The Freshwater Trust Explores Opportunities to Reduce Nutrients in San Francisco Bay Through Trading ProgramApril 18, 2017
Sacramento, CA — The Freshwater Trust (TFT), a freshwater conservation and restoration nonprofit, is working with the East Bay Municipal Utility District (EBMUD) to assess watershed-based opportunities to reduce nutrients and improve water quality in the San Francisco Bay.
TFT was contracted by EBMUD to explore how wastewater treatment plants in the San Francisco Bay could develop and implement a watershed-based collaborative nutrient trading program in the future. Trading programs are an approved alternative method of compliance with the Clean Water Act that can achieve greater nutrient reductions across a watershed at a lower cost when multiple parties work together.
Wastewater often contains nitrogen and phosphorus from human waste, food and detergents. High concentrations of these nutrients can lead to algal blooms that deplete the water of oxygen and cause dead zones. Although the Bay has historically been resilient to nutrient enrichment, scientists have observed indications of change in the Bay over the last 20 years and nutrient discharge limits may be required for Bay Area wastewater treatment plants.
The approach assessed by TFT and EBMUD would allow wastewater treatment plants discharge below their limits to sell credits to other individual dischargers. The concept would potentially create a market between some or all of the 37 treatment plants that discharge to the Bay. Plants could buy credits from other dischargers to achieve compliance at a lower cost than through immediately constructing system upgrades once required. In addition to representing a more economically efficient compliance mechanism, the proposed trading system could also lead to faster improvements for the watershed.
“One facility can meet their obligations under the Clean Water Act by paying another facility that has excess nutrient reductions to sell,” said Erik Ringelberg, California Director with TFT. “It’s a way of meeting compliance in a cost-effective, more rapid and environmentally beneficial way.”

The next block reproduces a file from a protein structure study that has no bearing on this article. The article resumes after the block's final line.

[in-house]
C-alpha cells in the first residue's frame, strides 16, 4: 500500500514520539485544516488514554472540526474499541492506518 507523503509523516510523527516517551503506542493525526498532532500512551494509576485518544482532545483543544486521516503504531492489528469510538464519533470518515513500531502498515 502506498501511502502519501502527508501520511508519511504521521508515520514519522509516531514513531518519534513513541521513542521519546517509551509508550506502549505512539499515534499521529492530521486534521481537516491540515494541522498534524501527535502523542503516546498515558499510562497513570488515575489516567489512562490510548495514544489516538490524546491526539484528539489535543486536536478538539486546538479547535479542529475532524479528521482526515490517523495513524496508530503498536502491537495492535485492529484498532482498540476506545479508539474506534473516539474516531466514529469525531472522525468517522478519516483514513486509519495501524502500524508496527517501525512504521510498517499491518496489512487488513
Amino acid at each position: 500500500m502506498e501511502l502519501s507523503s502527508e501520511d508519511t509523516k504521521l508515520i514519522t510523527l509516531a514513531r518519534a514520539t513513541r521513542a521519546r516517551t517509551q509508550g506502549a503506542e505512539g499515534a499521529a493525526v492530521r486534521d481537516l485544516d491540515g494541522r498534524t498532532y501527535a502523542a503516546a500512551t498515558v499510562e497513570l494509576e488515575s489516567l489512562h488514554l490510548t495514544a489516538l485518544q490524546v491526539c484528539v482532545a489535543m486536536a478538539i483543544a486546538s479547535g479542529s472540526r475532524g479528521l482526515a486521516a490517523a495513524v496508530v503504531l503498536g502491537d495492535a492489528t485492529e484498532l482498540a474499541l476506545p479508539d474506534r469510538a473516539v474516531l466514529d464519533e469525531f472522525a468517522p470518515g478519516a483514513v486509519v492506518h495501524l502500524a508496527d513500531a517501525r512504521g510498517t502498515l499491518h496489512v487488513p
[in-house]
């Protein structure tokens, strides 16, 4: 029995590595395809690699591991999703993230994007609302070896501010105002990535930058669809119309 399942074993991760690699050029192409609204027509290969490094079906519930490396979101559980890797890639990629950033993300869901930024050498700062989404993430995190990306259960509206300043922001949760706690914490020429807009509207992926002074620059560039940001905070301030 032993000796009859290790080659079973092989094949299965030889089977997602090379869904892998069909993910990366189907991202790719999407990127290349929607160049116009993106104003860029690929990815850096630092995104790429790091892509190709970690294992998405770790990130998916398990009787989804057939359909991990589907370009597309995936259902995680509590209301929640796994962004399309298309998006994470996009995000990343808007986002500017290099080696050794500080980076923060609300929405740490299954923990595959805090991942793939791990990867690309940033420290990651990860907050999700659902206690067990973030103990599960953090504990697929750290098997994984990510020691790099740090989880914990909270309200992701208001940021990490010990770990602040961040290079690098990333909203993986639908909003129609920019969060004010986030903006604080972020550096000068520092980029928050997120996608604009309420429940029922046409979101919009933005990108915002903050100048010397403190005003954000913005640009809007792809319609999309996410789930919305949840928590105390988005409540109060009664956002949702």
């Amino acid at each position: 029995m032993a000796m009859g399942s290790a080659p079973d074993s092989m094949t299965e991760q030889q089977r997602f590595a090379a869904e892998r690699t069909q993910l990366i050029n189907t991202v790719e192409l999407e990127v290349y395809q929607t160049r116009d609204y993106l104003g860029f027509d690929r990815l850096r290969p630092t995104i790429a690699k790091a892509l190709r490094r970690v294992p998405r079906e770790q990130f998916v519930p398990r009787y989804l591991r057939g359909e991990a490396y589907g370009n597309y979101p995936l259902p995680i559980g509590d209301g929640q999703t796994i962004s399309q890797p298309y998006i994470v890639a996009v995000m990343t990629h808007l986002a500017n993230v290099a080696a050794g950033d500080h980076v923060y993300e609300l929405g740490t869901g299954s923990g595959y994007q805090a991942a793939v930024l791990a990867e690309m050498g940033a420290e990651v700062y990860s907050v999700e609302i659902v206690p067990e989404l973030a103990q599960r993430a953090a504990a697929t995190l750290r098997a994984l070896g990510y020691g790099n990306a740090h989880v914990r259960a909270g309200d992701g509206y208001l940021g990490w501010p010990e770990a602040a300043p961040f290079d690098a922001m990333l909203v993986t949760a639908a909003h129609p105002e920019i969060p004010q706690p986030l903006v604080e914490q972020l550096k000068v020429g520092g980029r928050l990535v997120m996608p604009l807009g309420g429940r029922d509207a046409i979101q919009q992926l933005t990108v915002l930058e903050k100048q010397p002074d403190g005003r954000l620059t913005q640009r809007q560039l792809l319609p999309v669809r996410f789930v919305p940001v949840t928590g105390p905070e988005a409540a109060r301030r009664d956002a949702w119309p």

The program being assessed for the Bay is an example of “Point Source-to-Point Source” Water Quality Trading (WQT), where one discharger is trading directly with another.
Point source-to-point source nutrient trading programs have been implemented in other large, complex coastal watersheds including the Long Island Sound and the Chesapeake Bay.
TFT operates “Point Source-to-Nonpoint Source” trading programs in Oregon, where a treatment plant (a point source of non-toxic pollutants, such as nutrients, phosphorus, sediment or elevated temperature), meets compliance through dispersed restoration actions in a watershed.
TFT’s largest program of this kind is with the City of Medford. To comply with the Clean Water Act, the city had to offset the impact of its warm-water discharge into the Rogue River. Instead of investing in engineered solutions, such as a cooling tower, the city worked with TFT to plant trees along key stretches of the river and its tributaries to produce shade. The amount of sun blocked by the trees is calculated as thermal credits and then purchased by the city. The alternative saved taxpayers more than $9.5 million. TFT also assessed the possibilities of adding a nonpoint source-trading program as an option for further reducing nutrients in the Bay through restoration in the future.
“Our research and analysis of both the opportunities and challenges tells us that a water quality trading program is feasible here in the Bay,” said Ringelberg. “It’s in the conceptual stages right now, but it’s clear there’s an opportunity to apply our experience in Oregon to California.”
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